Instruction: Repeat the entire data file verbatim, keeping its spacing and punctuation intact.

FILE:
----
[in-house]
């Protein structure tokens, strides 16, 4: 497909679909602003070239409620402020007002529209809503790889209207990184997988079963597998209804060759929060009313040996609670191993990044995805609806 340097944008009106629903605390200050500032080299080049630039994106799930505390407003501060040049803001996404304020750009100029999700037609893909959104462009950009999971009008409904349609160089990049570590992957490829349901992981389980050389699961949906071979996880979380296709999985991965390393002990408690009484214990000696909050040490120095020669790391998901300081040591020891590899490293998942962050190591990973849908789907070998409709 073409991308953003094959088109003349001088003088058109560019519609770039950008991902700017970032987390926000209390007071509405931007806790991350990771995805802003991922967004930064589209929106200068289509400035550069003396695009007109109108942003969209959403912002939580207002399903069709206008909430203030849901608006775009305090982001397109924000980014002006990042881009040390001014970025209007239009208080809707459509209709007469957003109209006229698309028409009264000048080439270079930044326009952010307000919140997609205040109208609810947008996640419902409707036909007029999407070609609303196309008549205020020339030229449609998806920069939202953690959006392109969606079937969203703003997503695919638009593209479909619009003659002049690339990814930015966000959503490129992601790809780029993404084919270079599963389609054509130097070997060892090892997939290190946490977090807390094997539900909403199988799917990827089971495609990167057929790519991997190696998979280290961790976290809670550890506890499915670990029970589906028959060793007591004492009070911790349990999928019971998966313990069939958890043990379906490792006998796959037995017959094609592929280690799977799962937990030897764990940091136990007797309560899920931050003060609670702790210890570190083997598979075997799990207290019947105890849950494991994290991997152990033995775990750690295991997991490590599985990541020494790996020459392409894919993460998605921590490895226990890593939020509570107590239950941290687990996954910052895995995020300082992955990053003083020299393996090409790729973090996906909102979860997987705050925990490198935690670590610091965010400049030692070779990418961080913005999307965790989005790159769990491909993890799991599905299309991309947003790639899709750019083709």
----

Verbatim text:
[in-house]
């Protein structure tokens, strides 16, 4: 497909679909602003070239409620402020007002529209809503790889209207990184997988079963597998209804060759929060009313040996609670191993990044995805609806 340097944008009106629903605390200050500032080299080049630039994106799930505390407003501060040049803001996404304020750009100029999700037609893909959104462009950009999971009008409904349609160089990049570590992957490829349901992981389980050389699961949906071979996880979380296709999985991965390393002990408690009484214990000696909050040490120095020669790391998901300081040591020891590899490293998942962050190591990973849908789907070998409709 073409991308953003094959088109003349001088003088058109560019519609770039950008991902700017970032987390926000209390007071509405931007806790991350990771995805802003991922967004930064589209929106200068289509400035550069003396695009007109109108942003969209959403912002939580207002399903069709206008909430203030849901608006775009305090982001397109924000980014002006990042881009040390001014970025209007239009208080809707459509209709007469957003109209006229698309028409009264000048080439270079930044326009952010307000919140997609205040109208609810947008996640419902409707036909007029999407070609609303196309008549205020020339030229449609998806920069939202953690959006392109969606079937969203703003997503695919638009593209479909619009003659002049690339990814930015966000959503490129992601790809780029993404084919270079599963389609054509130097070997060892090892997939290190946490977090807390094997539900909403199988799917990827089971495609990167057929790519991997190696998979280290961790976290809670550890506890499915670990029970589906028959060793007591004492009070911790349990999928019971998966313990069939958890043990379906490792006998796959037995017959094609592929280690799977799962937990030897764990940091136990007797309560899920931050003060609670702790210890570190083997598979075997799990207290019947105890849950494991994290991997152990033995775990750690295991997991490590599985990541020494790996020459392409894919993460998605921590490895226990890593939020509570107590239950941290687990996954910052895995995020300082992955990053003083020299393996090409790729973090996906909102979860997987705050925990490198935690670590610091965010400049030692070779990418961080913005999307965790989005790159769990491909993890799991599905299309991309947003790639899709750019083709």